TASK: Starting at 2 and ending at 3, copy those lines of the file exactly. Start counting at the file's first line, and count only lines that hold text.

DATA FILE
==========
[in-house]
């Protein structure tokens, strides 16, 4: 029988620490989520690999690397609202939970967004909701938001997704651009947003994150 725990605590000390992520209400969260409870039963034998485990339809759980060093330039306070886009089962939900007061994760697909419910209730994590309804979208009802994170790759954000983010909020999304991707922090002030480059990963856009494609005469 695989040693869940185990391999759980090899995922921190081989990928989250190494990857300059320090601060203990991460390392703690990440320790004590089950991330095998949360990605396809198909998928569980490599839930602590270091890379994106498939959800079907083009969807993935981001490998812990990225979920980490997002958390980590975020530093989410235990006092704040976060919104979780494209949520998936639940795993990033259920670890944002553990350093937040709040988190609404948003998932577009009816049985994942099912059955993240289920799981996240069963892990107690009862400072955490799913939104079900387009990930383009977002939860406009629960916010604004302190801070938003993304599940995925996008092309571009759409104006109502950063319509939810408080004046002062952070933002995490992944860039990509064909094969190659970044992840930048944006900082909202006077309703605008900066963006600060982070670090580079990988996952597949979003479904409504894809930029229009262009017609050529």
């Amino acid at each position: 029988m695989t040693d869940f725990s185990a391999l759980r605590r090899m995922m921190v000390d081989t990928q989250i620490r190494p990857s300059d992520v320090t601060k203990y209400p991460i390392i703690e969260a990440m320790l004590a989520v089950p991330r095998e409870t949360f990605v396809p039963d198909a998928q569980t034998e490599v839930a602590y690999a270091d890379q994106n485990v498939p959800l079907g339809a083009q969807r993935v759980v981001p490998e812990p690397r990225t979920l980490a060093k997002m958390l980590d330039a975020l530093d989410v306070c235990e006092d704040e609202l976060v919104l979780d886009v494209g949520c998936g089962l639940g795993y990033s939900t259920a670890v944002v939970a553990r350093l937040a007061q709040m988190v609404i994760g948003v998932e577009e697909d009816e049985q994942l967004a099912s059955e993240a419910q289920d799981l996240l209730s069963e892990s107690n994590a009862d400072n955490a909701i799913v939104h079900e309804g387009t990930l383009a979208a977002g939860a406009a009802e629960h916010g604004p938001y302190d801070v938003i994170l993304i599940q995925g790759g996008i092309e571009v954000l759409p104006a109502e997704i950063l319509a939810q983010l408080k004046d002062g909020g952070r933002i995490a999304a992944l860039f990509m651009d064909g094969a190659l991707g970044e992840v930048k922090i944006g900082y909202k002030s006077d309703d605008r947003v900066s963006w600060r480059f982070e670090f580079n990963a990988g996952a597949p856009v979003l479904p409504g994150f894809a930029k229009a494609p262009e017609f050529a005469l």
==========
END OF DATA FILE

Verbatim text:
């Protein structure tokens, strides 16, 4: 029988620490989520690999690397609202939970967004909701938001997704651009947003994150 725990605590000390992520209400969260409870039963034998485990339809759980060093330039306070886009089962939900007061994760697909419910209730994590309804979208009802994170790759954000983010909020999304991707922090002030480059990963856009494609005469 695989040693869940185990391999759980090899995922921190081989990928989250190494990857300059320090601060203990991460390392703690990440320790004590089950991330095998949360990605396809198909998928569980490599839930602590270091890379994106498939959800079907083009969807993935981001490998812990990225979920980490997002958390980590975020530093989410235990006092704040976060919104979780494209949520998936639940795993990033259920670890944002553990350093937040709040988190609404948003998932577009009816049985994942099912059955993240289920799981996240069963892990107690009862400072955490799913939104079900387009990930383009977002939860406009629960916010604004302190801070938003993304599940995925996008092309571009759409104006109502950063319509939810408080004046002062952070933002995490992944860039990509064909094969190659970044992840930048944006900082909202006077309703605008900066963006600060982070670090580079990988996952597949979003479904409504894809930029229009262009017609050529």
């Amino acid at each position: 029988m695989t040693d869940f725990s185990a391999l759980r605590r090899m995922m921190v000390d081989t990928q989250i620490r190494p990857s300059d992520v320090t601060k203990y209400p991460i390392i703690e969260a990440m320790l004590a989520v089950p991330r095998e409870t949360f990605v396809p039963d198909a998928q569980t034998e490599v839930a602590y690999a270091d890379q994106n485990v498939p959800l079907g339809a083009q969807r993935v759980v981001p490998e812990p690397r990225t979920l980490a060093k997002m958390l980590d330039a975020l530093d989410v306070c235990e006092d704040e609202l976060v919104l979780d886009v494209g949520c998936g089962l639940g795993y990033s939900t259920a670890v944002v939970a553990r350093l937040a007061q709040m988190v609404i994760g948003v998932e577009e697909d009816e049985q994942l967004a099912s059955e993240a419910q289920d799981l996240l209730s069963e892990s107690n994590a009862d400072n955490a909701i799913v939104h079900e309804g387009t990930l383009a979208a977002g939860a406009a009802e629960h916010g604004p938001y302190d801070v938003i994170l993304i599940q995925g790759g996008i092309e571009v954000l759409p104006a109502e997704i950063l319509a939810q983010l408080k004046d002062g909020g952070r933002i995490a999304a992944l860039f990509m651009d064909g094969a190659l991707g970044e992840v930048k922090i944006g900082y909202k002030s006077d309703d605008r947003v900066s963006w600060r480059f982070e670090f580079n990963a990988g996952a597949p856009v979003l479904p409504g994150f894809a930029k229009a494609p262009e017609f050529a005469l």